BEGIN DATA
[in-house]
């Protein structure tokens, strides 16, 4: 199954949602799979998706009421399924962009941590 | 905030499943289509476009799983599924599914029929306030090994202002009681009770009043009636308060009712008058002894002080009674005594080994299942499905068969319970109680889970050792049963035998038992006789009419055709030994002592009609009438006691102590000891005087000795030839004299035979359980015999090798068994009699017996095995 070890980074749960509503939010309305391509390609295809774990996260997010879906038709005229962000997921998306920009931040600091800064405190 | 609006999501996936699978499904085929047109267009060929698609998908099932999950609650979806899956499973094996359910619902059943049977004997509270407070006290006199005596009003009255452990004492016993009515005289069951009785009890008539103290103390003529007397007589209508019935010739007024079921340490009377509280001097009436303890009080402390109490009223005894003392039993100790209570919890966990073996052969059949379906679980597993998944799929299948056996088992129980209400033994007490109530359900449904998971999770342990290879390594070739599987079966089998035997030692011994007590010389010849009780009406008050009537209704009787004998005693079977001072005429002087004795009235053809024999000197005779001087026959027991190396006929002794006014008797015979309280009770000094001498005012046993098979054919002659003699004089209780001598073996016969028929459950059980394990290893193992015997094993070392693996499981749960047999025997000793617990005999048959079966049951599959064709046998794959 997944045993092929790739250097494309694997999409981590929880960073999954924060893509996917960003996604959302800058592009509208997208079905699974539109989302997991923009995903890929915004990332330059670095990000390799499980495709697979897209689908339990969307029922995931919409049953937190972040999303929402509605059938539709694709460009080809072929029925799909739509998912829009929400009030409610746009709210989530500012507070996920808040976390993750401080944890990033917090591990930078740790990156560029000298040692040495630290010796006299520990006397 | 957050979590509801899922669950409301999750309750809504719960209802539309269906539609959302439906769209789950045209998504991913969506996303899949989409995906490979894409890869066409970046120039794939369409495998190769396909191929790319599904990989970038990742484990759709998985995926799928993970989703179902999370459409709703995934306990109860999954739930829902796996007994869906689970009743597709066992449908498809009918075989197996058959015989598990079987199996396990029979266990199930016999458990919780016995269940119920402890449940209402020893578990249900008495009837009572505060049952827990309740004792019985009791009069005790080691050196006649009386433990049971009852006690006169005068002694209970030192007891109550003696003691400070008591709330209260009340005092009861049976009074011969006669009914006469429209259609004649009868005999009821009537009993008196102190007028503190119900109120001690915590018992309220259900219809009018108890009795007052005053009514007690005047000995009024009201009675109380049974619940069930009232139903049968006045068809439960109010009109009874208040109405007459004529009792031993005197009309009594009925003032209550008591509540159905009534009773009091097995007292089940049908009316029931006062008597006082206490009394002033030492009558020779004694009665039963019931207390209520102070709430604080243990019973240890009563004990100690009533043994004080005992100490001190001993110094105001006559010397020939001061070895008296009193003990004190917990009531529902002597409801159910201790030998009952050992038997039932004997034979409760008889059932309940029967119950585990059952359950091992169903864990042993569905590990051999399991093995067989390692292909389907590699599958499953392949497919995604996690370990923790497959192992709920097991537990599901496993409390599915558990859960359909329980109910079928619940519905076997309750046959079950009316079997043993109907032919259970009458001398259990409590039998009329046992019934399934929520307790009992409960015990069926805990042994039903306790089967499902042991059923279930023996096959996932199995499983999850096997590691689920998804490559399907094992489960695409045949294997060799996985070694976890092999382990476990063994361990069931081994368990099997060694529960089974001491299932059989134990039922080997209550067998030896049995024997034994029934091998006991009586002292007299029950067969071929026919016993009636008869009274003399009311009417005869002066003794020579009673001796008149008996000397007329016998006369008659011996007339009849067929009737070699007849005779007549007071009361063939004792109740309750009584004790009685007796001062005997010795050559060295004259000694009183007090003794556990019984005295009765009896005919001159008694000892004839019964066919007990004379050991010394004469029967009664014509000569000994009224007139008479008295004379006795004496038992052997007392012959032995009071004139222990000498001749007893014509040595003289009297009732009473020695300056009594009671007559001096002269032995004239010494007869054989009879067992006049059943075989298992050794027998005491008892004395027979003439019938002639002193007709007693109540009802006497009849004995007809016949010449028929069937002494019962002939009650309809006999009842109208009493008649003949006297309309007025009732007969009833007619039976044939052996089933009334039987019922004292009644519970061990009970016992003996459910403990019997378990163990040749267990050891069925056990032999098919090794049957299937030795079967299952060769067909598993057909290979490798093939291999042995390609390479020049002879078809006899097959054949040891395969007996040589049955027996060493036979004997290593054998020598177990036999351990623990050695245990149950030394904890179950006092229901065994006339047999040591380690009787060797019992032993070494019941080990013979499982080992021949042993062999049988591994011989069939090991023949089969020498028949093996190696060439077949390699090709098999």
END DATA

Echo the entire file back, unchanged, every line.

[in-house]
């Protein structure tokens, strides 16, 4: 199954949602799979998706009421399924962009941590 | 905030499943289509476009799983599924599914029929306030090994202002009681009770009043009636308060009712008058002894002080009674005594080994299942499905068969319970109680889970050792049963035998038992006789009419055709030994002592009609009438006691102590000891005087000795030839004299035979359980015999090798068994009699017996095995 070890980074749960509503939010309305391509390609295809774990996260997010879906038709005229962000997921998306920009931040600091800064405190 | 609006999501996936699978499904085929047109267009060929698609998908099932999950609650979806899956499973094996359910619902059943049977004997509270407070006290006199005596009003009255452990004492016993009515005289069951009785009890008539103290103390003529007397007589209508019935010739007024079921340490009377509280001097009436303890009080402390109490009223005894003392039993100790209570919890966990073996052969059949379906679980597993998944799929299948056996088992129980209400033994007490109530359900449904998971999770342990290879390594070739599987079966089998035997030692011994007590010389010849009780009406008050009537209704009787004998005693079977001072005429002087004795009235053809024999000197005779001087026959027991190396006929002794006014008797015979309280009770000094001498005012046993098979054919002659003699004089209780001598073996016969028929459950059980394990290893193992015997094993070392693996499981749960047999025997000793617990005999048959079966049951599959064709046998794959 997944045993092929790739250097494309694997999409981590929880960073999954924060893509996917960003996604959302800058592009509208997208079905699974539109989302997991923009995903890929915004990332330059670095990000390799499980495709697979897209689908339990969307029922995931919409049953937190972040999303929402509605059938539709694709460009080809072929029925799909739509998912829009929400009030409610746009709210989530500012507070996920808040976390993750401080944890990033917090591990930078740790990156560029000298040692040495630290010796006299520990006397 | 957050979590509801899922669950409301999750309750809504719960209802539309269906539609959302439906769209789950045209998504991913969506996303899949989409995906490979894409890869066409970046120039794939369409495998190769396909191929790319599904990989970038990742484990759709998985995926799928993970989703179902999370459409709703995934306990109860999954739930829902796996007994869906689970009743597709066992449908498809009918075989197996058959015989598990079987199996396990029979266990199930016999458990919780016995269940119920402890449940209402020893578990249900008495009837009572505060049952827990309740004792019985009791009069005790080691050196006649009386433990049971009852006690006169005068002694209970030192007891109550003696003691400070008591709330209260009340005092009861049976009074011969006669009914006469429209259609004649009868005999009821009537009993008196102190007028503190119900109120001690915590018992309220259900219809009018108890009795007052005053009514007690005047000995009024009201009675109380049974619940069930009232139903049968006045068809439960109010009109009874208040109405007459004529009792031993005197009309009594009925003032209550008591509540159905009534009773009091097995007292089940049908009316029931006062008597006082206490009394002033030492009558020779004694009665039963019931207390209520102070709430604080243990019973240890009563004990100690009533043994004080005992100490001190001993110094105001006559010397020939001061070895008296009193003990004190917990009531529902002597409801159910201790030998009952050992038997039932004997034979409760008889059932309940029967119950585990059952359950091992169903864990042993569905590990051999399991093995067989390692292909389907590699599958499953392949497919995604996690370990923790497959192992709920097991537990599901496993409390599915558990859960359909329980109910079928619940519905076997309750046959079950009316079997043993109907032919259970009458001398259990409590039998009329046992019934399934929520307790009992409960015990069926805990042994039903306790089967499902042991059923279930023996096959996932199995499983999850096997590691689920998804490559399907094992489960695409045949294997060799996985070694976890092999382990476990063994361990069931081994368990099997060694529960089974001491299932059989134990039922080997209550067998030896049995024997034994029934091998006991009586002292007299029950067969071929026919016993009636008869009274003399009311009417005869002066003794020579009673001796008149008996000397007329016998006369008659011996007339009849067929009737070699007849005779007549007071009361063939004792109740309750009584004790009685007796001062005997010795050559060295004259000694009183007090003794556990019984005295009765009896005919001159008694000892004839019964066919007990004379050991010394004469029967009664014509000569000994009224007139008479008295004379006795004496038992052997007392012959032995009071004139222990000498001749007893014509040595003289009297009732009473020695300056009594009671007559001096002269032995004239010494007869054989009879067992006049059943075989298992050794027998005491008892004395027979003439019938002639002193007709007693109540009802006497009849004995007809016949010449028929069937002494019962002939009650309809006999009842109208009493008649003949006297309309007025009732007969009833007619039976044939052996089933009334039987019922004292009644519970061990009970016992003996459910403990019997378990163990040749267990050891069925056990032999098919090794049957299937030795079967299952060769067909598993057909290979490798093939291999042995390609390479020049002879078809006899097959054949040891395969007996040589049955027996060493036979004997290593054998020598177990036999351990623990050695245990149950030394904890179950006092229901065994006339047999040591380690009787060797019992032993070494019941080990013979499982080992021949042993062999049988591994011989069939090991023949089969020498028949093996190696060439077949390699090709098999």